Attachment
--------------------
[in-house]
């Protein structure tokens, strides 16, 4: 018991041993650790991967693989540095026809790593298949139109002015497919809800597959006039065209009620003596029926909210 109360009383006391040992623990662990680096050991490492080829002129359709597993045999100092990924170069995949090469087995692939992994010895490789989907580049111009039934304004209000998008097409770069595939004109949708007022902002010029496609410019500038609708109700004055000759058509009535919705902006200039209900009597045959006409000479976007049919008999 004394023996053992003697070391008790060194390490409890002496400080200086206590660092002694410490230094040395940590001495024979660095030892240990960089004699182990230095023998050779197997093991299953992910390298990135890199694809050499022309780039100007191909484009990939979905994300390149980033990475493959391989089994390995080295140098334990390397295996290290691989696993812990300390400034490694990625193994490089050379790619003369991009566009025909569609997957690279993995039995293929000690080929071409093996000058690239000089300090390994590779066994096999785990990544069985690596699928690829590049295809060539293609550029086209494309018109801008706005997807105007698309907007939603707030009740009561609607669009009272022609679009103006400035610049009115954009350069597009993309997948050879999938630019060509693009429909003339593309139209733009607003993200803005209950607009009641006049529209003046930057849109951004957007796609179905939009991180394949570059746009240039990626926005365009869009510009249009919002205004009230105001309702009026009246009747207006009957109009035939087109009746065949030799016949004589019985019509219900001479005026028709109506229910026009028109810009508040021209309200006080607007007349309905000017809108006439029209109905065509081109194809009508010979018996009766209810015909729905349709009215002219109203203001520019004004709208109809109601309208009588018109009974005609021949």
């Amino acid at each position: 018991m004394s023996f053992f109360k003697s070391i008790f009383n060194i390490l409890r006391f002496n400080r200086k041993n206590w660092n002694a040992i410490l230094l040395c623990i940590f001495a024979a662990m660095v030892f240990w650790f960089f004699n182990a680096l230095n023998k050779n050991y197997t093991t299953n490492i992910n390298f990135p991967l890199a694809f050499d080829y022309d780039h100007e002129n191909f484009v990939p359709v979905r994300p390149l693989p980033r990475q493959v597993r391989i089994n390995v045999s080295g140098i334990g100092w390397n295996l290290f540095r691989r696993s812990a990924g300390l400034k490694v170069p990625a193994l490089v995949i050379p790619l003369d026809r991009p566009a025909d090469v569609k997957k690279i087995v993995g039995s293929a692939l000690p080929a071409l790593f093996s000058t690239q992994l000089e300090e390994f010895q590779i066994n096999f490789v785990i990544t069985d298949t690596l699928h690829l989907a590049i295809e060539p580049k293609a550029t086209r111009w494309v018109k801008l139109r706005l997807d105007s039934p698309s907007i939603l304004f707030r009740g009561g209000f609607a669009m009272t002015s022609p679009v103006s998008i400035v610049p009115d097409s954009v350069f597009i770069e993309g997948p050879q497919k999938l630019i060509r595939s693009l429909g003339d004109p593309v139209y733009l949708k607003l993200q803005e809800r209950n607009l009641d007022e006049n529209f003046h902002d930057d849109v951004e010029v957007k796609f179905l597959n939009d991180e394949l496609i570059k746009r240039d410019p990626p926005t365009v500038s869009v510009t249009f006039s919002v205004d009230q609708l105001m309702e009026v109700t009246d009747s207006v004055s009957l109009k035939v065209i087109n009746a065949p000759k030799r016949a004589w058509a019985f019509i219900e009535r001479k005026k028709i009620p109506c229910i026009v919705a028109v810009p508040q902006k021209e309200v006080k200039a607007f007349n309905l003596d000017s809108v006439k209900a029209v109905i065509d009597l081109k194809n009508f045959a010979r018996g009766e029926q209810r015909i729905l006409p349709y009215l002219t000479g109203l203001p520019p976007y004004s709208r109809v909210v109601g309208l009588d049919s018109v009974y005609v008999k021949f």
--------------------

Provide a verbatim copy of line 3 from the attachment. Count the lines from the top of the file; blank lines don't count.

């Amino acid at each position: 018991m004394s023996f053992f109360k003697s070391i008790f009383n060194i390490l409890r006391f002496n400080r200086k041993n206590w660092n002694a040992i410490l230094l040395c623990i940590f001495a024979a662990m660095v030892f240990w650790f960089f004699n182990a680096l230095n023998k050779n050991y197997t093991t299953n490492i992910n390298f990135p991967l890199a694809f050499d080829y022309d780039h100007e002129n191909f484009v990939p359709v979905r994300p390149l693989p980033r990475q493959v597993r391989i089994n390995v045999s080295g140098i334990g100092w390397n295996l290290f540095r691989r696993s812990a990924g300390l400034k490694v170069p990625a193994l490089v995949i050379p790619l003369d026809r991009p566009a025909d090469v569609k997957k690279i087995v993995g039995s293929a692939l000690p080929a071409l790593f093996s000058t690239q992994l000089e300090e390994f010895q590779i066994n096999f490789v785990i990544t069985d298949t690596l699928h690829l989907a590049i295809e060539p580049k293609a550029t086209r111009w494309v018109k801008l139109r706005l997807d105007s039934p698309s907007i939603l304004f707030r009740g009561g209000f609607a669009m009272t002015s022609p679009v103006s998008i400035v610049p009115d097409s954009v350069f597009i770069e993309g997948p050879q497919k999938l630019i060509r595939s693009l429909g003339d004109p593309v139209y733009l949708k607003l993200q803005e809800r209950n607009l009641d007022e006049n529209f003046h902002d930057d849109v951004e010029v957007k796609f179905l597959n939009d991180e394949l496609i570059k746009r240039d410019p990626p926005t365009v500038s869009v510009t249009f006039s919002v205004d009230q609708l105001m309702e009026v109700t009246d009747s207006v004055s009957l109009k035939v065209i087109n009746a065949p000759k030799r016949a004589w058509a019985f019509i219900e009535r001479k005026k028709i009620p109506c229910i026009v919705a028109v810009p508040q902006k021209e309200v006080k200039a607007f007349n309905l003596d000017s809108v006439k209900a029209v109905i065509d009597l081109k194809n009508f045959a010979r018996g009766e029926q209810r015909i729905l006409p349709y009215l002219t000479g109203l203001p520019p976007y004004s709208r109809v909210v109601g309208l009588d049919s018109v009974y005609v008999k021949f």